The following table lists the IUPAC names assigned to simple continuous-chain alkanes from C-1 to C-10. A common "ane" suffix identifies these compounds as alkanes. Longer chain alkanes are well known, and their names may be found in many reference and text books. The names methane through decane should be memorized, since they constitute the root of many IUPAC names. Fortunately, common numerical prefixes are used in naming chains of five or more carbon atoms.
(ii) A uniform variation of this kind in a series of compounds is called homologous.
(iii) These formulas all fit the CnH2n+2 rule. This is also the highest possible H/C ratio for a stable hydrocarbon.
(iv) Since the H/C ratio in these compounds is at a maximum, we call them saturated (with hydrogen).
IUPAC Rules for Alkane Nomenclature
2. Identify and name groups attached to this chain.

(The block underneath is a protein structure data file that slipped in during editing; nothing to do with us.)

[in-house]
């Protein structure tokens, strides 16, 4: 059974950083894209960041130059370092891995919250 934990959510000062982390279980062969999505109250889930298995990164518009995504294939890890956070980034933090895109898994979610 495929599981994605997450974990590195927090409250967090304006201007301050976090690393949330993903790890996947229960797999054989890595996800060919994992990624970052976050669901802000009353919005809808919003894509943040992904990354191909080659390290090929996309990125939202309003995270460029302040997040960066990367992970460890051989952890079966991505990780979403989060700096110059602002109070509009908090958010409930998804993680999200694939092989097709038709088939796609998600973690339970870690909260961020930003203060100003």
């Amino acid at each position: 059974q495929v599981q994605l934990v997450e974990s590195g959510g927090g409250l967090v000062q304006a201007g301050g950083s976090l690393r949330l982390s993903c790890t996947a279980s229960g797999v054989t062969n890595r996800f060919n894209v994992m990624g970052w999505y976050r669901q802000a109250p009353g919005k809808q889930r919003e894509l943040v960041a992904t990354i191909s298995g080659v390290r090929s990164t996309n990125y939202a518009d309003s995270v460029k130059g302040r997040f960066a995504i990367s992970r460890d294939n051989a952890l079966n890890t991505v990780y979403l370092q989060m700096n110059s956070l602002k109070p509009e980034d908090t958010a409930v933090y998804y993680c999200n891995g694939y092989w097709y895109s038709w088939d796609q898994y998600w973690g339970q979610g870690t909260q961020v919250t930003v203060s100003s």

3. Number the chain consecutively, starting at the end nearest a substituent group.
4. Designate the location of each substituent group by an appropriate number and name.
5. Assemble the name, listing groups in alphabetical order.
The prefixes di, tri, tetra etc., used to designate several groups of the same kind, are not considered when alphabetizing
IUPAC Rules for Cycloalkane Nomenclature
2. If the alkyl sustituent is large and/or complex, the ring may be named as a substituent group on an alkane.
3. If two different substituents are present on the ring, they are listed in alphabetical order, and the first cited substituent is assigned to carbon #1. The numbering of ring carbons then continues in a direction (clockwise or counter-clockwise) that affords the second substituent the lower possible location number.
4. If several substituents are present on the ring, they are listed in alphabetical order. Location numbers are assigned to the substituents so that one of them is at carbon #1 and the other locations have the lowest possible numbers, counting in either a clockwise or counter-clockwise direction.
5. The name is assembled, listing groups in alphabetical order and giving each group (if there are two or more) a location number. The prefixes di, tri, tetra etc., used to designate several groups of the same kind, are not considered when alphabetizing.
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